• The celebrity hacking scandal and HIPAA

    My health law students and I were discussing HIPAA’s Privacy Rule when we got to talking about the iCloud hack of the nude celebrity photos. Although publication of the photos was a grotesque invasion of the celebrities’ privacy, there’s been no big push for the federal government to pass a law requiring Apple to take better care of its customers’ data. Yet the federal government already has a law in place—the Privacy Rule—that closely regulates how health-care providers protect their patients’ medical records.

    Why do we treat medical data so differently from other personal data? The answer isn’t obvious, at least not to me. It’s probably not because medical data is categorically more sensitive. When I asked my students whether it’d be a bigger invasion of their privacy to search their medical records or whatever data their phones sent to the cloud, their answer was unequivocal and universal: the cloud data.

    I think that’s what most of us would say, at least those of us with one foot in the digital age. That’s not to minimize the importance of medical privacy. But just think about the snarky emails, off-color text messages, and (maybe) naked selfies you’ve got floating around in the cloud. Are those really less sensitive than an embarrassing medical condition? For some people, sure. But for most?

    Maybe there’s a better reason. Studies consistently show that people are really, really worried about medical privacy. Without HIPAA’s Privacy Rule, maybe people would avoid doctors or refuse to tell them everything they need to know. That’d be a problem. In contrast, people who fear the disclosure of their other personal data can always unplug from the cloud or change their privacy settings. No big deal.

    There’s something to this, but I’m not sure it stands up to close analysis. For one thing, I doubt that members of the public know enough about the Privacy Rule to change their behavior. For another thing, participating in digital life isn’t really a choice. It’s a fact. It’s perfectly reasonable to think that the price for connecting to the cloud shouldn’t be the surrender of personal privacy. If we need a law to get people to go to the doctor, why wouldn’t we also need a law to make people comfortable with the cloud?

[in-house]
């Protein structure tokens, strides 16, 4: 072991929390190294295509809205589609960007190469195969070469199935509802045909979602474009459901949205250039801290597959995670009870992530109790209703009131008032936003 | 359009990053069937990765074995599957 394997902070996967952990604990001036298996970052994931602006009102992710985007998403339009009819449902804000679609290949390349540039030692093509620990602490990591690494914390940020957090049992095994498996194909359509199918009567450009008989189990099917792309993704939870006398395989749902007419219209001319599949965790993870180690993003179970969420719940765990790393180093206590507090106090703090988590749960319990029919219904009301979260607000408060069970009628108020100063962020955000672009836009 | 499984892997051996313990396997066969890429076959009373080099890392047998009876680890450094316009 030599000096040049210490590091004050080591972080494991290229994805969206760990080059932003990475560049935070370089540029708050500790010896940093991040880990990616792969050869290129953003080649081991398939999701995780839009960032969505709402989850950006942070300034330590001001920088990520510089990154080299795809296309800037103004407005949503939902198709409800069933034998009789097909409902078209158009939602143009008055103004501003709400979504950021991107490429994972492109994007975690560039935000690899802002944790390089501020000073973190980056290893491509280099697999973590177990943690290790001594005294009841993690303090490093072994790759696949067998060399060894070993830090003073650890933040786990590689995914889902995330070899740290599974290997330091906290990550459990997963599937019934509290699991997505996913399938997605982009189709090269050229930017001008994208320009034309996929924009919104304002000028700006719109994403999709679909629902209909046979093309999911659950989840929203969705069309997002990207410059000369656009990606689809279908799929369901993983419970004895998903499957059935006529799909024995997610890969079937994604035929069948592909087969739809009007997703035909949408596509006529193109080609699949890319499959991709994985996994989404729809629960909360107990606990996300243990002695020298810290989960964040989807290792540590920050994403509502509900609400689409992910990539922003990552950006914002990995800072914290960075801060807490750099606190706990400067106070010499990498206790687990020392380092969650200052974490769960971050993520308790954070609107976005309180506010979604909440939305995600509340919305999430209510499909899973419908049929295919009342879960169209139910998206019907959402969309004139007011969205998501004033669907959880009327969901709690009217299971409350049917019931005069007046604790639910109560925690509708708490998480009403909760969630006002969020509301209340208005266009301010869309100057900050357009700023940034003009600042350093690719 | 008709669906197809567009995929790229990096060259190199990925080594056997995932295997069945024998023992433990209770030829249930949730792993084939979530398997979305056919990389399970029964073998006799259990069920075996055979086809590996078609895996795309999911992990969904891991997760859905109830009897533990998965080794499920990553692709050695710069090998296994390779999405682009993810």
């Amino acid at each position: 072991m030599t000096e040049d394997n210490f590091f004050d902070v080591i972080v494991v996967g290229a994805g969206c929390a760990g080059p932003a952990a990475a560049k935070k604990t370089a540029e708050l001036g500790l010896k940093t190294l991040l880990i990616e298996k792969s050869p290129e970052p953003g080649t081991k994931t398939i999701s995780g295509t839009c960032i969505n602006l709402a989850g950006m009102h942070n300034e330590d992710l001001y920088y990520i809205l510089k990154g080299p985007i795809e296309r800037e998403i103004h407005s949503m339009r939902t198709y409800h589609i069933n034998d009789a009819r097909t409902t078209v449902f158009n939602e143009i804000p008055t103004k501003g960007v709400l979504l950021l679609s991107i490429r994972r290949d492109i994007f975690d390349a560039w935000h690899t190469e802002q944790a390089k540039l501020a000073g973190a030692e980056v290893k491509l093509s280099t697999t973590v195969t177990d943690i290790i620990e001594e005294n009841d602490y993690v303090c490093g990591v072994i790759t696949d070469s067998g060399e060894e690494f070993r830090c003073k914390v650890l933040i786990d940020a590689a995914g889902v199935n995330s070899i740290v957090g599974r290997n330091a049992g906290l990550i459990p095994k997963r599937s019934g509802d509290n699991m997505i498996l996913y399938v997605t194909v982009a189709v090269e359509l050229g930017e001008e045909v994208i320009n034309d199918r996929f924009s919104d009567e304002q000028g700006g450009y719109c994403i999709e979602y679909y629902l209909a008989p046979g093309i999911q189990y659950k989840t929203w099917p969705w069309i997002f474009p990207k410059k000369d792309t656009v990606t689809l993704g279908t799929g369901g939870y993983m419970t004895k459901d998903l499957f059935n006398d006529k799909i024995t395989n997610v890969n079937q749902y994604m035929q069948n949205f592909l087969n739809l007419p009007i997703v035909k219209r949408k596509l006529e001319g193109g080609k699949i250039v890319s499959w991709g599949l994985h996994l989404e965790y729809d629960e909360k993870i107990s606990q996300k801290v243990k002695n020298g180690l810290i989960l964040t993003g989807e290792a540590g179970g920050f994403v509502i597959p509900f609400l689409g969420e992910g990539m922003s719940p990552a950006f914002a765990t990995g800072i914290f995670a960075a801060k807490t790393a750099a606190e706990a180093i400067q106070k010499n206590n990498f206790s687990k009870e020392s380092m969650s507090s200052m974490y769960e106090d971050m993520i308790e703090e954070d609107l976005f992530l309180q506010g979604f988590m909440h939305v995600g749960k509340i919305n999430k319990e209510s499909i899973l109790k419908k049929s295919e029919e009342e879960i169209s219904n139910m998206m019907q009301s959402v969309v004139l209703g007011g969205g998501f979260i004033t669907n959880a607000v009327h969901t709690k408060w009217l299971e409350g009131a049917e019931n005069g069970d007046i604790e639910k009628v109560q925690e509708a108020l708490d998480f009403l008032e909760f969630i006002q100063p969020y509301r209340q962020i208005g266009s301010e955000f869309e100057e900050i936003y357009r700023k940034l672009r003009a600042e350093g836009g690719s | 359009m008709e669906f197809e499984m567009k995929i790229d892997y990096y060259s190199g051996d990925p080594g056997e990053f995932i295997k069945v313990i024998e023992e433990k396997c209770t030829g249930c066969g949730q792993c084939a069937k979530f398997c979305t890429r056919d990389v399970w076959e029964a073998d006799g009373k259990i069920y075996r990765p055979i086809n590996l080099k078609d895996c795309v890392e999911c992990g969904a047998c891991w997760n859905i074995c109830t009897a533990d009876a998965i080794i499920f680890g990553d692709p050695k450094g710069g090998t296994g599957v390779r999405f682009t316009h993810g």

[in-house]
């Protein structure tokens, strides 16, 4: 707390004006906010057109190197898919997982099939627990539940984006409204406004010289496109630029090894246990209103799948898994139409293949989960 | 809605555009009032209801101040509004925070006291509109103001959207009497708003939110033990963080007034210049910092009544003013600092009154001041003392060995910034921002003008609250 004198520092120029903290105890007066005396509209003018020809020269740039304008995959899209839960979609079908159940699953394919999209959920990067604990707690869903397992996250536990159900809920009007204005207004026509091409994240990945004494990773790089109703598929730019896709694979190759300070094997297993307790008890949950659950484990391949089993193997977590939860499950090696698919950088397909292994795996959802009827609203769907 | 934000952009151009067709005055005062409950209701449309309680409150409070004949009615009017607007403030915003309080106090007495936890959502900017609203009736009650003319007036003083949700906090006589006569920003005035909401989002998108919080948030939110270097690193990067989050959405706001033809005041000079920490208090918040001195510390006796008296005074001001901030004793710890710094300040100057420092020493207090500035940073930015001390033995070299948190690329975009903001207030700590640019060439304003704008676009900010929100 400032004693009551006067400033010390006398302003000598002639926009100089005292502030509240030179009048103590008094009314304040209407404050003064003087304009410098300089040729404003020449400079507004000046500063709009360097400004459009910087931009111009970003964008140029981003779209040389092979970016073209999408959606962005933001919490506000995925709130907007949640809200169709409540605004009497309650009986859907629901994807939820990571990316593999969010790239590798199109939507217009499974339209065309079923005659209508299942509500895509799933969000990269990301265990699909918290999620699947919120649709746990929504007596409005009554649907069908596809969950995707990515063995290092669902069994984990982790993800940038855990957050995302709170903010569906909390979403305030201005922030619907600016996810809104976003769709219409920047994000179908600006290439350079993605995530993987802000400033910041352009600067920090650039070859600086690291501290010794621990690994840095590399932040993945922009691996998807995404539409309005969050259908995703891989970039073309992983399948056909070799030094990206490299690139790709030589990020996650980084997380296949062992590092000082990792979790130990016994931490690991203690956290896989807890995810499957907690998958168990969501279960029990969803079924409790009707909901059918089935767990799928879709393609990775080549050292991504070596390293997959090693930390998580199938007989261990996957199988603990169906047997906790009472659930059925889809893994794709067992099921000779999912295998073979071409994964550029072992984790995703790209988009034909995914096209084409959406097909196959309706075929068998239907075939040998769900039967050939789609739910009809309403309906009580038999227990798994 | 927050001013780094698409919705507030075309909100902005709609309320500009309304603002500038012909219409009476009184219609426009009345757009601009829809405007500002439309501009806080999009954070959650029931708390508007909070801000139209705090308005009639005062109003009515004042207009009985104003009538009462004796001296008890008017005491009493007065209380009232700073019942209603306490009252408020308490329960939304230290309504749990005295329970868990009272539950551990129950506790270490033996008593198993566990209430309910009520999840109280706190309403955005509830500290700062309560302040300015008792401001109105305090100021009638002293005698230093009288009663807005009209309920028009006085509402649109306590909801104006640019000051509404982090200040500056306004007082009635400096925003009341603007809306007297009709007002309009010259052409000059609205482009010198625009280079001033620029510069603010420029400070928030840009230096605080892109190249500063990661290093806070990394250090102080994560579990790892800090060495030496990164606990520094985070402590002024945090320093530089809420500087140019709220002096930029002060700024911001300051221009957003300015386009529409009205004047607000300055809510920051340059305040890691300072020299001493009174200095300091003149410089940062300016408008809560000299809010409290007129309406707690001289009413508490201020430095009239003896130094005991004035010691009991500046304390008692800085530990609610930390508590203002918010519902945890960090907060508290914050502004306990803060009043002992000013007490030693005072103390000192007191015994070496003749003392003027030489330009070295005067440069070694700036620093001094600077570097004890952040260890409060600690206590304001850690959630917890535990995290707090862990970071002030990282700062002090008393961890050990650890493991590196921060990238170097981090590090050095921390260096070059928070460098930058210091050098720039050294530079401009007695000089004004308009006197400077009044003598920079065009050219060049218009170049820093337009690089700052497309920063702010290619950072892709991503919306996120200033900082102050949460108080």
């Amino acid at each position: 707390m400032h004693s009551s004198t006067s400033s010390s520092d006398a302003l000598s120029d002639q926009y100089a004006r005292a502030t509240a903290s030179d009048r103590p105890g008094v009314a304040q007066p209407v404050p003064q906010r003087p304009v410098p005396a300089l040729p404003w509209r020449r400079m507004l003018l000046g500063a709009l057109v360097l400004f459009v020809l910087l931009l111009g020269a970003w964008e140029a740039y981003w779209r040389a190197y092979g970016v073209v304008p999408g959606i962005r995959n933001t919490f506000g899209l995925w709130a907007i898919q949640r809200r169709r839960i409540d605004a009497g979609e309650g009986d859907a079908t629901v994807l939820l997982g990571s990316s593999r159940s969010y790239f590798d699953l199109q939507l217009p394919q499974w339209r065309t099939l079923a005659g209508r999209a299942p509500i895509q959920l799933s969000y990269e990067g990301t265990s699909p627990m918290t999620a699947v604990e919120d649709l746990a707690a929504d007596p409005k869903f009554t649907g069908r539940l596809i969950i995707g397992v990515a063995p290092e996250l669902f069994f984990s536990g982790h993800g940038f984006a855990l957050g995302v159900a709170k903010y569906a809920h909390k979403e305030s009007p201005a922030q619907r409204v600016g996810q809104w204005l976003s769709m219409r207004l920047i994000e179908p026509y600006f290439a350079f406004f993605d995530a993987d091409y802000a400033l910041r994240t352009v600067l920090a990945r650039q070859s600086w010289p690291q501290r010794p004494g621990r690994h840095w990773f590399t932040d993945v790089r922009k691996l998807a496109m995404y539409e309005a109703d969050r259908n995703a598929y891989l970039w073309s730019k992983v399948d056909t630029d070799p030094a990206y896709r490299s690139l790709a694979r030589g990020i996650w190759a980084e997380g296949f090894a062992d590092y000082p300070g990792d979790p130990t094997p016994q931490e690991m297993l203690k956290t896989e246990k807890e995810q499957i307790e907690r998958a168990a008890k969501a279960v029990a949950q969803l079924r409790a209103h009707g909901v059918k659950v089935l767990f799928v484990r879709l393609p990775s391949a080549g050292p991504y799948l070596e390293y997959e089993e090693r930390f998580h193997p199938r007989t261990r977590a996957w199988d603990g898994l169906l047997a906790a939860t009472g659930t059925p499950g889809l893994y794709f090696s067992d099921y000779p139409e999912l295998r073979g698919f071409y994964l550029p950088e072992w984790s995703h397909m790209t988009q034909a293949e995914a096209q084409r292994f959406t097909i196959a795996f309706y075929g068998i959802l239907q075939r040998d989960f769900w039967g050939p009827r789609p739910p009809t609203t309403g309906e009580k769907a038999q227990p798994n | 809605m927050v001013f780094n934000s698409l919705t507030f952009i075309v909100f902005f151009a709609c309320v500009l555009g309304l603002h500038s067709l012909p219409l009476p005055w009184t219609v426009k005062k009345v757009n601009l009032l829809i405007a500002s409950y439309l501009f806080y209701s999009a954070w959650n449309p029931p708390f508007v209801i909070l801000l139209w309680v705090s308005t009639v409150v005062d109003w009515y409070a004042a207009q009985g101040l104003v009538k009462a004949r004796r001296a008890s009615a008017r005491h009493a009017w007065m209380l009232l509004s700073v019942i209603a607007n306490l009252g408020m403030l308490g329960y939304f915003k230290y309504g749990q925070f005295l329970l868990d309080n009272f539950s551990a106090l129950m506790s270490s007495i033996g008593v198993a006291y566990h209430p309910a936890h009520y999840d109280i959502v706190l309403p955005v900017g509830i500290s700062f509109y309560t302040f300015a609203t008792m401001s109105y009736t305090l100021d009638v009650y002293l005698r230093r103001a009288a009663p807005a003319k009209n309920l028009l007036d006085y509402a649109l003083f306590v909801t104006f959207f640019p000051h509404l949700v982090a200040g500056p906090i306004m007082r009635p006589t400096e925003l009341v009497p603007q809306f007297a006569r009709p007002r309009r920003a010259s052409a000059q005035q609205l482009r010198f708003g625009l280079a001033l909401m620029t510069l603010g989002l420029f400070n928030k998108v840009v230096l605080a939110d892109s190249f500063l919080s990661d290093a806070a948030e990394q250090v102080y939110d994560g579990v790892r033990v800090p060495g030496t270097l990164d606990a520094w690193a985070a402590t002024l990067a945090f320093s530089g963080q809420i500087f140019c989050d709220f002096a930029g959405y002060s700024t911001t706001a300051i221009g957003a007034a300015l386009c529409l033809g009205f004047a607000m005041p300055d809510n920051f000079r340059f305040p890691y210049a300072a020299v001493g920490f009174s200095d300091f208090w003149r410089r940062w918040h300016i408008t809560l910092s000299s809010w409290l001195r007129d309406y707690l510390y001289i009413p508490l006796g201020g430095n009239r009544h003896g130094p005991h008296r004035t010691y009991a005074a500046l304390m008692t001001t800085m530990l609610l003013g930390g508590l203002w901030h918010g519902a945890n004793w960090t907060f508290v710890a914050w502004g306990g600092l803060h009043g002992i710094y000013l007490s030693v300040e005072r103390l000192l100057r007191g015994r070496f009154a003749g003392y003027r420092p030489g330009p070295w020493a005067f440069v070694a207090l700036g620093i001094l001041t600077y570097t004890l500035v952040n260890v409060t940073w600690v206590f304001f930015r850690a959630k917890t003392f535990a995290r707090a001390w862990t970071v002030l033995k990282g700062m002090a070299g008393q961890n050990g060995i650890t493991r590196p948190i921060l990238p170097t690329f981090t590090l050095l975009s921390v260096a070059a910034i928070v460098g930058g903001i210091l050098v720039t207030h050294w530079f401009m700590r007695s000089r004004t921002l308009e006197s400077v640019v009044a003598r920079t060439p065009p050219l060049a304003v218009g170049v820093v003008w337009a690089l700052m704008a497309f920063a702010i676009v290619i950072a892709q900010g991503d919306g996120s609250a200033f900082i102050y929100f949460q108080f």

I can think of one other reason for treating medical information differently. Technology companies like Google, Apple, and Facebook know that they’ll lose customers if they’re careless with personal data. Even when data breaches happen, the story goes, we can trust they’re doing all they can to stop them. Maybe medical providers don’t face the same incentives. They’ll be reckless with medical data because the market won’t adequately punish them if they’re not. Like sheep, the patients will still come.

    But is that right? It’s certainly plausible. Still, I wonder. It’s not like providers don’t care about the market. Hospitals cultivate their reputations, for example, because those reputations affect their bottom lines. They can’t just brush off newspaper exposés about data breaches. When Stanford Hospital in Palo Alto accidentally posted data on 20,000 ER patients, or when a laptop containing 33,000 medical records was stolen from a Cedars-Sinai employee, the hospitals didn’t just worry about the potential HIPAA penalty. They also worried that the scandals would drive away patients.

    Sure, the incentives for technology companies might be sharper than for health-care providers. Patients can’t pick where they get treatment as easily as they can pick which company carries their personal data. Yet, as Richard Epstein has observed, there was no “explosion of improper disclosures of sensitive [medical] information” prior to the advent of the Privacy Rule, in part because providers were already subject to state privacy laws. And I’m not aware of evidence that hospitals and doctors were systematically cavalier about patient records. (Lurid anecdotes don’t count.) In any event, it’s not like Facebook, Apple, or Google have always put their customers’ privacy first.

    So I guess I’m left scratching my head. If we think that HIPAA’s Privacy Rule makes for good policy, shouldn’t we also consider a similar rule for companies that have custody over cloud data? Alternatively, if we think it’d be counter-productive to superintend data privacy at Apple, might it also be counter-productive to do it at hospitals and physician practices?

    @nicholas_bagley

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